Bluebells-From the English Woods
to the Gardens of America
This year Harvesting History’s fall newsletter series is going to focus on spring flowering bulbs that are critter resistant and great plants for nourishing pollinators. In the last two newsletters, we discussed Rock Garden Irises (Iris reticulatas) and Chionodoxas (Glory of the Snow) and Galanthus (Snowdrops). In this newsletter we are going to focus on the Bluebells (Hyacinthoides).
The Bluebells are native to the Mediterranean region and have born numerous scientific names. Originally, they were thought to be hyacinths and then a form of giant scilla. Then they were renamed Endymion after the Greek god who was blessed with perpetual youthfulness through perpetual sleep. Today they belong to their own species, Hyacinthoides, and are commonly known as English or Spanish Bluebells.
The English Bluebells, Hyacinthoides non-scripta, were introduced from the Mediterranean into the British Isles approximately 500 years ago. The plants loved the English environment and the Brits loved the plants. The result was that hundreds of acres of English woodlands became populated with this prolific flower and even today, in spring, vast areas of English woodland are carpeted in the periwinkle blue of the English Bluebell. Most Brits believe that the English Bluebell is native to their country, but, in fact, the English Bluebell is not native to the British Isles. This does not discourage the Brits from hailing “their bluebell” as the national symbol of spring.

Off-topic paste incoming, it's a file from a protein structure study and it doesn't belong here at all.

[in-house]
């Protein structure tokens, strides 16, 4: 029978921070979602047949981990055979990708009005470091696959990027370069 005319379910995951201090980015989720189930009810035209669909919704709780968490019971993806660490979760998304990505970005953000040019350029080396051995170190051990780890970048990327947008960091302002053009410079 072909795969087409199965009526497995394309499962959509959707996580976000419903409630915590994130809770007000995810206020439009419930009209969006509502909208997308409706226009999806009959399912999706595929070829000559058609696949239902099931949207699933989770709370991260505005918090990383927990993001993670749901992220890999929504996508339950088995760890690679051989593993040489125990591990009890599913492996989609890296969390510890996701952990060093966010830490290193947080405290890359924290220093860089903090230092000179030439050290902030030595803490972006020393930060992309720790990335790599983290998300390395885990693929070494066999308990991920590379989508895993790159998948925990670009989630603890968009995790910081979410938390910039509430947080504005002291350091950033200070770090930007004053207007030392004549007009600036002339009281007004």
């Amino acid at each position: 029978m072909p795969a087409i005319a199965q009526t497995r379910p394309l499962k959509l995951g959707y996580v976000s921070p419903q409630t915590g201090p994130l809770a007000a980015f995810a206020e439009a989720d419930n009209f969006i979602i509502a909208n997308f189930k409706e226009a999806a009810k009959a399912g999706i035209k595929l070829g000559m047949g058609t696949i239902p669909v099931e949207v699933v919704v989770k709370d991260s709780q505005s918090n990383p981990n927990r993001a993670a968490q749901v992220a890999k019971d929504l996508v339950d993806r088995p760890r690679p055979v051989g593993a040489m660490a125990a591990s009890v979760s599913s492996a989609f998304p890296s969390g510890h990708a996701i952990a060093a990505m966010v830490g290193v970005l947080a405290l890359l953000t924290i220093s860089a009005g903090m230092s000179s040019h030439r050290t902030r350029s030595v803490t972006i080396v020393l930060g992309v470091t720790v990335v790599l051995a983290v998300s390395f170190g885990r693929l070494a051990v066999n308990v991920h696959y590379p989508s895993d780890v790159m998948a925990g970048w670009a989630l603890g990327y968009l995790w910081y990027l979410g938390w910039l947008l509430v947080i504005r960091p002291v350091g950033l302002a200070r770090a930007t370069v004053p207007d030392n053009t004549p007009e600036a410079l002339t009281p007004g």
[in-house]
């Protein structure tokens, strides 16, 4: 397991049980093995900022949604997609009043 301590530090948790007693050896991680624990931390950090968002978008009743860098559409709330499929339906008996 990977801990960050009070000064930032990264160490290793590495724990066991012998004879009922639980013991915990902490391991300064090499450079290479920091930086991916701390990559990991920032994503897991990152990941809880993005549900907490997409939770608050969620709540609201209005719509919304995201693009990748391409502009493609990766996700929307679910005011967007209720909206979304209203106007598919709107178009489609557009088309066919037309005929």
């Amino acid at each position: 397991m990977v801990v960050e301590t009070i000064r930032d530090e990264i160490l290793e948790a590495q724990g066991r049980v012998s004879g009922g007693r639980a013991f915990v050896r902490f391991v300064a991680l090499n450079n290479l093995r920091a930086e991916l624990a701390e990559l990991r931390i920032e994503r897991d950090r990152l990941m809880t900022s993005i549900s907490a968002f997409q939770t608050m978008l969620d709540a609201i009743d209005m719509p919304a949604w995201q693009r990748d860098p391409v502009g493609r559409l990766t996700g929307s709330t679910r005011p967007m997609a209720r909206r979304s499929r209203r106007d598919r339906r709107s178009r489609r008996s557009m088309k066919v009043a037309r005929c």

Farther south on the Iberian Penninsula, the Spanish Bluebell, Hyacinthoides hispanica, flourishes most often in shades of pink, but also in blues and white.
Hyacinthoides are extremely vigorous and extremely prolific. They will easily double or triple in number each year. They are best planted in drifts of 10 bulbs, but 5 bulbs will still create a presence in the garden during their first year.
The bulbs should be planted at least 6 inches deep and 3-4 inches apart. When planting, add 1/4 cup of bone meal to each hole. The bulbs should be divided every 4-5 years. If they are not divided, they will cease to produce flowers.
Hyacinthoides non-scripta, The English Bluebell, was introduced into the British Isles around 1580. The plant produces 18 inch flower spikes which frequently droop near the top of the spike. The flowers are usually periwinkle blue often with a deeper blue stripe down the middle of each petal.
Non-scripta is quite vigorous. It is hardy from Hardiness Zone 4 – Hardiness Zone 7 and will flourish in shade and partial shade.
There is a white variety of non-scripta and, rarely, a pink variety.
Hyacinthoides Hispanica, Dainty Maid
Hyacinthoides hispanica, The Spanish Bluebell, is native to the Iberian Penninsula. The plants produce the strongest pink color of all the hyacinthoides. Flower spikes usually reach a height of 18 inches. There are some cultivars that bloom white or blue, but hispanica is largely grown for its pink color.
This plant is unusually prolific and will easily triple or quadruple in number in a year. Like its cousin, non-scripta, it flourishes in shade and partial shade as well as full sun. Hispanica is also incredibly hardy. It will flourish from Hardiness Zone 3 to Hardiness Zone 8.
All Hyacinthoides are truly critter resistant. I have a terrible problem with moles and voles during the winter months, but these critters do not touch my hyacinthoides bulbs. During the spring, bunnies are the problem, but they do not consume the hyacinthoides. Deer, which can be a perpetual problem, leave the plants alone.
If you are a modern gardener seeking plant selections that are of the “plant and done” variety, the hyacinthoides are a great choice for anywhere in your garden. Yes, you should divide them every 4-5 years, but other than that you can leave them alone and sit back and enjoy their beauty.
T. Acuminata, The Fire Flame Tulip